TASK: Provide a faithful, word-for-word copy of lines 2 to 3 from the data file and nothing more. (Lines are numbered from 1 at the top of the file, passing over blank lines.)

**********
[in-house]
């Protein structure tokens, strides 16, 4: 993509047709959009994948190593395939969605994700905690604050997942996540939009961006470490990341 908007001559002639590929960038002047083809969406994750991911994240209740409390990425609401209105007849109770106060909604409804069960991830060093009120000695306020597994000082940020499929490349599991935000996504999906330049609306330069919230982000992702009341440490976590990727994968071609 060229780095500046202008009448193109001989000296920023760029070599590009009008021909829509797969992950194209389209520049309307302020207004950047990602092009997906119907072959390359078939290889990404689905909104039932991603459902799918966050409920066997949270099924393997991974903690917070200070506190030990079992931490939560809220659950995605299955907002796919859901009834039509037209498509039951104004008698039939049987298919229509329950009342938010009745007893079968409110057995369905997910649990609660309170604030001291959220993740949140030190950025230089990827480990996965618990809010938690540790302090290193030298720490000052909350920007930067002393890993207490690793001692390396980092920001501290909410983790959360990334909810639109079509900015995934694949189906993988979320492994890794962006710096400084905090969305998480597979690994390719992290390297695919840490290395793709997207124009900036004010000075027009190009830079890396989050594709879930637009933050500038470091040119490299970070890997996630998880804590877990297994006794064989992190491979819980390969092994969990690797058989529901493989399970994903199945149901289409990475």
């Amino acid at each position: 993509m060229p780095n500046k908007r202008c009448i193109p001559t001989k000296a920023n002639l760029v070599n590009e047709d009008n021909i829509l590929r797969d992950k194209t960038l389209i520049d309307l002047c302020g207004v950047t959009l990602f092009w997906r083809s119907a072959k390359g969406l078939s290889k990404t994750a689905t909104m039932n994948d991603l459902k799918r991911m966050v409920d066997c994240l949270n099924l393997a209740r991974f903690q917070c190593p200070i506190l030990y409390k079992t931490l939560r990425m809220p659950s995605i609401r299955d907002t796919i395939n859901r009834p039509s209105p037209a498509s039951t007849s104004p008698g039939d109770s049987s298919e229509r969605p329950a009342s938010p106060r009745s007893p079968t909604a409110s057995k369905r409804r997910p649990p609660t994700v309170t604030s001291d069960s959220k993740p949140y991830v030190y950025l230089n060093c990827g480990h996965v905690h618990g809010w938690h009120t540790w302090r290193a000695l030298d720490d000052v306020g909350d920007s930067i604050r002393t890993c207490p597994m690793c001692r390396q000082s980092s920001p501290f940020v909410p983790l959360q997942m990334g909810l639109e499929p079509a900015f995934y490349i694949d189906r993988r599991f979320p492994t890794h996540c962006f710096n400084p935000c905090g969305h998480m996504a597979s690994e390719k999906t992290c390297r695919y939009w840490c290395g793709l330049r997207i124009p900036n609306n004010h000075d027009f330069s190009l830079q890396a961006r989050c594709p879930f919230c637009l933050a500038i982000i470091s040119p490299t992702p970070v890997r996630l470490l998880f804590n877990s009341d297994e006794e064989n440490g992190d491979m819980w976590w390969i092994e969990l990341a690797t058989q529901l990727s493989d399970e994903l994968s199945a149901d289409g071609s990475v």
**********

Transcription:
């Protein structure tokens, strides 16, 4: 993509047709959009994948190593395939969605994700905690604050997942996540939009961006470490990341 908007001559002639590929960038002047083809969406994750991911994240209740409390990425609401209105007849109770106060909604409804069960991830060093009120000695306020597994000082940020499929490349599991935000996504999906330049609306330069919230982000992702009341440490976590990727994968071609 060229780095500046202008009448193109001989000296920023760029070599590009009008021909829509797969992950194209389209520049309307302020207004950047990602092009997906119907072959390359078939290889990404689905909104039932991603459902799918966050409920066997949270099924393997991974903690917070200070506190030990079992931490939560809220659950995605299955907002796919859901009834039509037209498509039951104004008698039939049987298919229509329950009342938010009745007893079968409110057995369905997910649990609660309170604030001291959220993740949140030190950025230089990827480990996965618990809010938690540790302090290193030298720490000052909350920007930067002393890993207490690793001692390396980092920001501290909410983790959360990334909810639109079509900015995934694949189906993988979320492994890794962006710096400084905090969305998480597979690994390719992290390297695919840490290395793709997207124009900036004010000075027009190009830079890396989050594709879930637009933050500038470091040119490299970070890997996630998880804590877990297994006794064989992190491979819980390969092994969990690797058989529901493989399970994903199945149901289409990475």
């Amino acid at each position: 993509m060229p780095n500046k908007r202008c009448i193109p001559t001989k000296a920023n002639l760029v070599n590009e047709d009008n021909i829509l590929r797969d992950k194209t960038l389209i520049d309307l002047c302020g207004v950047t959009l990602f092009w997906r083809s119907a072959k390359g969406l078939s290889k990404t994750a689905t909104m039932n994948d991603l459902k799918r991911m966050v409920d066997c994240l949270n099924l393997a209740r991974f903690q917070c190593p200070i506190l030990y409390k079992t931490l939560r990425m809220p659950s995605i609401r299955d907002t796919i395939n859901r009834p039509s209105p037209a498509s039951t007849s104004p008698g039939d109770s049987s298919e229509r969605p329950a009342s938010p106060r009745s007893p079968t909604a409110s057995k369905r409804r997910p649990p609660t994700v309170t604030s001291d069960s959220k993740p949140y991830v030190y950025l230089n060093c990827g480990h996965v905690h618990g809010w938690h009120t540790w302090r290193a000695l030298d720490d000052v306020g909350d920007s930067i604050r002393t890993c207490p597994m690793c001692r390396q000082s980092s920001p501290f940020v909410p983790l959360q997942m990334g909810l639109e499929p079509a900015f995934y490349i694949d189906r993988r599991f979320p492994t890794h996540c962006f710096n400084p935000c905090g969305h998480m996504a597979s690994e390719k999906t992290c390297r695919y939009w840490c290395g793709l330049r997207i124009p900036n609306n004010h000075d027009f330069s190009l830079q890396a961006r989050c594709p879930f919230c637009l933050a500038i982000i470091s040119p490299t992702p970070v890997r996630l470490l998880f804590n877990s009341d297994e006794e064989n440490g992190d491979m819980w976590w390969i092994e969990l990341a690797t058989q529901l990727s493989d399970e994903l994968s199945a149901d289409g071609s990475v």